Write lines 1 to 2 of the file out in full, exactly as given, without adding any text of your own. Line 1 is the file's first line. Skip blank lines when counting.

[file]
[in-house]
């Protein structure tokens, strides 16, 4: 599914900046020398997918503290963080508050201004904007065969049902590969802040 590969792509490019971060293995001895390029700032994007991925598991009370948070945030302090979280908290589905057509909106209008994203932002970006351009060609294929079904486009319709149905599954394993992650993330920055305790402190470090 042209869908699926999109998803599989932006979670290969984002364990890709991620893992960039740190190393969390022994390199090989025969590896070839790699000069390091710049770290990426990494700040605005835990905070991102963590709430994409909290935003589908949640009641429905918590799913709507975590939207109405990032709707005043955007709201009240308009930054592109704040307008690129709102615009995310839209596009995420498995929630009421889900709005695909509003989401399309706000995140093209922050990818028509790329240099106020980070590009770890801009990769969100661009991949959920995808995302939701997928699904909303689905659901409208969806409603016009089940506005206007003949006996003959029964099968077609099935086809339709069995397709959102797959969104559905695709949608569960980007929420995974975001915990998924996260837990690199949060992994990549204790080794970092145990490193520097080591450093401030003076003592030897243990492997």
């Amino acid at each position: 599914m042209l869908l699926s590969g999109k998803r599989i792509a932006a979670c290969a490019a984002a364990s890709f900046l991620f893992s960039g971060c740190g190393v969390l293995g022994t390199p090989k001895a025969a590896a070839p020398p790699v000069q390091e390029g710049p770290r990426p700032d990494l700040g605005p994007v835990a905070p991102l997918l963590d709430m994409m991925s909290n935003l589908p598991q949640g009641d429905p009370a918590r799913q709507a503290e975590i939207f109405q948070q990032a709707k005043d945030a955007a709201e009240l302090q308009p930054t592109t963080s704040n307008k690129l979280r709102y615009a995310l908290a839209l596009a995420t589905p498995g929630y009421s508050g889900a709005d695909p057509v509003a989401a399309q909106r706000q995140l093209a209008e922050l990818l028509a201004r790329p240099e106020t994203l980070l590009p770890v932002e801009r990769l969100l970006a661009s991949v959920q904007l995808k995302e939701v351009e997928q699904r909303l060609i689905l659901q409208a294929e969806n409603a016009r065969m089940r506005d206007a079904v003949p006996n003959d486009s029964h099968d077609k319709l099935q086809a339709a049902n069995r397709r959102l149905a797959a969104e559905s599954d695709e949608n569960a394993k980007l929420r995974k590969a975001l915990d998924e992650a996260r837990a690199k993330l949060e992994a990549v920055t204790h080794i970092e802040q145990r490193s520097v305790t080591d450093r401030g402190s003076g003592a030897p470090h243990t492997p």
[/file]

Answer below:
[in-house]
């Protein structure tokens, strides 16, 4: 599914900046020398997918503290963080508050201004904007065969049902590969802040 590969792509490019971060293995001895390029700032994007991925598991009370948070945030302090979280908290589905057509909106209008994203932002970006351009060609294929079904486009319709149905599954394993992650993330920055305790402190470090 042209869908699926999109998803599989932006979670290969984002364990890709991620893992960039740190190393969390022994390199090989025969590896070839790699000069390091710049770290990426990494700040605005835990905070991102963590709430994409909290935003589908949640009641429905918590799913709507975590939207109405990032709707005043955007709201009240308009930054592109704040307008690129709102615009995310839209596009995420498995929630009421889900709005695909509003989401399309706000995140093209922050990818028509790329240099106020980070590009770890801009990769969100661009991949959920995808995302939701997928699904909303689905659901409208969806409603016009089940506005206007003949006996003959029964099968077609099935086809339709069995397709959102797959969104559905695709949608569960980007929420995974975001915990998924996260837990690199949060992994990549204790080794970092145990490193520097080591450093401030003076003592030897243990492997």